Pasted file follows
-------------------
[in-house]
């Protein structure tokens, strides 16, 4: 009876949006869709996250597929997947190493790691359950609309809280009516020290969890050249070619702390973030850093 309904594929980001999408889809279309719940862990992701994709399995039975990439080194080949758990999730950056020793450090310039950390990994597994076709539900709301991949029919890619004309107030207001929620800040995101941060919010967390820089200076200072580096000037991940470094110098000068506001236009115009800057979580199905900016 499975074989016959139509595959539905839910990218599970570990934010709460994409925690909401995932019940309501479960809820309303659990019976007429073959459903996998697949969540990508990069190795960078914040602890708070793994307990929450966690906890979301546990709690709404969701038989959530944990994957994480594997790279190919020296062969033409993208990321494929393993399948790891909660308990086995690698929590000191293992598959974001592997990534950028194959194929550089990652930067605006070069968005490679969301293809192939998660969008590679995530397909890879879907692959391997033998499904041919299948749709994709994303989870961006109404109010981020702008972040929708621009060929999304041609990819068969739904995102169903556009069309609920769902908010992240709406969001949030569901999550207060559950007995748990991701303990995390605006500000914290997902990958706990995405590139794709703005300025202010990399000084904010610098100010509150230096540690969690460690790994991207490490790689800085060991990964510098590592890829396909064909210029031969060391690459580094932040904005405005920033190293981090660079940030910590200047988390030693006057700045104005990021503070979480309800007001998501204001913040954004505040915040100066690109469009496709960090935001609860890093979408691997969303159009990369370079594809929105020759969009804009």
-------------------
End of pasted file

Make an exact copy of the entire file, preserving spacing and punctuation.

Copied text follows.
[in-house]
């Protein structure tokens, strides 16, 4: 009876949006869709996250597929997947190493790691359950609309809280009516020290969890050249070619702390973030850093 309904594929980001999408889809279309719940862990992701994709399995039975990439080194080949758990999730950056020793450090310039950390990994597994076709539900709301991949029919890619004309107030207001929620800040995101941060919010967390820089200076200072580096000037991940470094110098000068506001236009115009800057979580199905900016 499975074989016959139509595959539905839910990218599970570990934010709460994409925690909401995932019940309501479960809820309303659990019976007429073959459903996998697949969540990508990069190795960078914040602890708070793994307990929450966690906890979301546990709690709404969701038989959530944990994957994480594997790279190919020296062969033409993208990321494929393993399948790891909660308990086995690698929590000191293992598959974001592997990534950028194959194929550089990652930067605006070069968005490679969301293809192939998660969008590679995530397909890879879907692959391997033998499904041919299948749709994709994303989870961006109404109010981020702008972040929708621009060929999304041609990819068969739904995102169903556009069309609920769902908010992240709406969001949030569901999550207060559950007995748990991701303990995390605006500000914290997902990958706990995405590139794709703005300025202010990399000084904010610098100010509150230096540690969690460690790994991207490490790689800085060991990964510098590592890829396909064909210029031969060391690459580094932040904005405005920033190293981090660079940030910590200047988390030693006057700045104005990021503070979480309800007001998501204001913040954004505040915040100066690109469009496709960090935001609860890093979408691997969303159009990369370079594809929105020759969009804009």